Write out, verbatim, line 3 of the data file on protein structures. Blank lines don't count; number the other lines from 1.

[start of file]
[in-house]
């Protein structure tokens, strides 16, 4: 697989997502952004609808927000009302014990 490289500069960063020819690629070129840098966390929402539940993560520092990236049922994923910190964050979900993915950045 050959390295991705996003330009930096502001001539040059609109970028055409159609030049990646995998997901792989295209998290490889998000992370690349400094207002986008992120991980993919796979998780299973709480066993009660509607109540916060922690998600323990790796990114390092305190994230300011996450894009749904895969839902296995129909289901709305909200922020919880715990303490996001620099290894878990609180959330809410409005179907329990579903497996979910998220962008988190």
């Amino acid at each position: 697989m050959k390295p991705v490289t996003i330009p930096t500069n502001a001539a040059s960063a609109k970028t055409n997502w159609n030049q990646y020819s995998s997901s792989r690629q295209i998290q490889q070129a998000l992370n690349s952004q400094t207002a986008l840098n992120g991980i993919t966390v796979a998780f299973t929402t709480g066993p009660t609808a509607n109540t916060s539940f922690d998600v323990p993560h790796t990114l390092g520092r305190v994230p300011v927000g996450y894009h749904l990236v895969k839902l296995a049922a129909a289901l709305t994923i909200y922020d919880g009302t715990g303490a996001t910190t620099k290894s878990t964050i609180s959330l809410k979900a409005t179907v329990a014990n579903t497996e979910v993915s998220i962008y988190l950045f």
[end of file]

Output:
């Amino acid at each position: 697989m050959k390295p991705v490289t996003i330009p930096t500069n502001a001539a040059s960063a609109k970028t055409n997502w159609n030049q990646y020819s995998s997901s792989r690629q295209i998290q490889q070129a998000l992370n690349s952004q400094t207002a986008l840098n992120g991980i993919t966390v796979a998780f299973t929402t709480g066993p009660t609808a509607n109540t916060s539940f922690d998600v323990p993560h790796t990114l390092g520092r305190v994230p300011v927000g996450y894009h749904l990236v895969k839902l296995a049922a129909a289901l709305t994923i909200y922020d919880g009302t715990g303490a996001t910190t620099k290894s878990t964050i609180s959330l809410k979900a409005t179907v329990a014990n579903t497996e979910v993915s998220i962008y988190l950045f």